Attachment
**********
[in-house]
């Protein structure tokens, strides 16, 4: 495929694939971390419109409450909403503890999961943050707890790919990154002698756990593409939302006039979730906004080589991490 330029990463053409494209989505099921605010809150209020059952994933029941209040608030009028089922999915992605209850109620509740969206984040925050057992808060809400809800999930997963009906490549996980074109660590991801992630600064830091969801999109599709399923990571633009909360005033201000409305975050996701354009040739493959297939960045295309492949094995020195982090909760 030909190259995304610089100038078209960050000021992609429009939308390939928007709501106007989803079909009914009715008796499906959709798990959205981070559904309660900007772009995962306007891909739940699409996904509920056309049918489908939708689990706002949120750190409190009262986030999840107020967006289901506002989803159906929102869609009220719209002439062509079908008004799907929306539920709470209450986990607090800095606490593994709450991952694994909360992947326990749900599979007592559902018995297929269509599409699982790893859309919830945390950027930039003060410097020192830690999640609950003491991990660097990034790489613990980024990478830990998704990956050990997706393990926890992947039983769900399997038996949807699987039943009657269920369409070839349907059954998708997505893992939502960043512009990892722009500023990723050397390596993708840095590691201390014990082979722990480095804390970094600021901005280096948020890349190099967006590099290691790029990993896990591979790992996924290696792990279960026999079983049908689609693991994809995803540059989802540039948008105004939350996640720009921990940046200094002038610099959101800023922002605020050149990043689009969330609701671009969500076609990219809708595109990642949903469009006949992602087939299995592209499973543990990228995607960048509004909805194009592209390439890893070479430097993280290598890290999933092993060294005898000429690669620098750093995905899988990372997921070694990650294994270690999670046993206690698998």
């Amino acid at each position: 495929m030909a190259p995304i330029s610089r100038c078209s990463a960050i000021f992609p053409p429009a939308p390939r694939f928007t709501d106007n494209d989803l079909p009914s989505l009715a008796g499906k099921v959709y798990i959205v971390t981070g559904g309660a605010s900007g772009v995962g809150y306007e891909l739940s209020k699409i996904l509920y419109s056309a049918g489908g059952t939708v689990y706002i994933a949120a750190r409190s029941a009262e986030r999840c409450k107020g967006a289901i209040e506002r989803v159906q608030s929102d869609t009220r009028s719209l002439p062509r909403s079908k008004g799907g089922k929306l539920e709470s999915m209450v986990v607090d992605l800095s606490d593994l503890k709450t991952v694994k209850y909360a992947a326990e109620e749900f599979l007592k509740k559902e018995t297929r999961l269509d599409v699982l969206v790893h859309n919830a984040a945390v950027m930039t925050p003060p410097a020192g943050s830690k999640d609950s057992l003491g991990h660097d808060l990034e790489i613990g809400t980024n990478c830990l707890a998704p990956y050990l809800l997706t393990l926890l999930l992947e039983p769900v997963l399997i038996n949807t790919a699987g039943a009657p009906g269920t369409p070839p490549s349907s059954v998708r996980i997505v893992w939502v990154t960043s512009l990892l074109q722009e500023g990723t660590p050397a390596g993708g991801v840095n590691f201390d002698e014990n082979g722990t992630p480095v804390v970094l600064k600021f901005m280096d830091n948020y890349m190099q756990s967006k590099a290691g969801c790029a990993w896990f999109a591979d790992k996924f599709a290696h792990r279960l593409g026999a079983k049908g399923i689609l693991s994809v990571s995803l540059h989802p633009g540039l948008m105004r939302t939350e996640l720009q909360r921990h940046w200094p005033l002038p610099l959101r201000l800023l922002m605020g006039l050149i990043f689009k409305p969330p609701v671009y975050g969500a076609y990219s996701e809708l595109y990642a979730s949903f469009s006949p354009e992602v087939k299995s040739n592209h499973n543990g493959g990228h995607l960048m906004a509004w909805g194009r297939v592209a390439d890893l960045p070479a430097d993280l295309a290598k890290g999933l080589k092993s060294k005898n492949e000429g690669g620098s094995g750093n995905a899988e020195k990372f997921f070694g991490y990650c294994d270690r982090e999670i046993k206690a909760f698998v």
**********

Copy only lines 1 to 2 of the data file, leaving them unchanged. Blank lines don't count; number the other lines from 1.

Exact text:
[in-house]
């Protein structure tokens, strides 16, 4: 495929694939971390419109409450909403503890999961943050707890790919990154002698756990593409939302006039979730906004080589991490 330029990463053409494209989505099921605010809150209020059952994933029941209040608030009028089922999915992605209850109620509740969206984040925050057992808060809400809800999930997963009906490549996980074109660590991801992630600064830091969801999109599709399923990571633009909360005033201000409305975050996701354009040739493959297939960045295309492949094995020195982090909760 030909190259995304610089100038078209960050000021992609429009939308390939928007709501106007989803079909009914009715008796499906959709798990959205981070559904309660900007772009995962306007891909739940699409996904509920056309049918489908939708689990706002949120750190409190009262986030999840107020967006289901506002989803159906929102869609009220719209002439062509079908008004799907929306539920709470209450986990607090800095606490593994709450991952694994909360992947326990749900599979007592559902018995297929269509599409699982790893859309919830945390950027930039003060410097020192830690999640609950003491991990660097990034790489613990980024990478830990998704990956050990997706393990926890992947039983769900399997038996949807699987039943009657269920369409070839349907059954998708997505893992939502960043512009990892722009500023990723050397390596993708840095590691201390014990082979722990480095804390970094600021901005280096948020890349190099967006590099290691790029990993896990591979790992996924290696792990279960026999079983049908689609693991994809995803540059989802540039948008105004939350996640720009921990940046200094002038610099959101800023922002605020050149990043689009969330609701671009969500076609990219809708595109990642949903469009006949992602087939299995592209499973543990990228995607960048509004909805194009592209390439890893070479430097993280290598890290999933092993060294005898000429690669620098750093995905899988990372997921070694990650294994270690999670046993206690698998």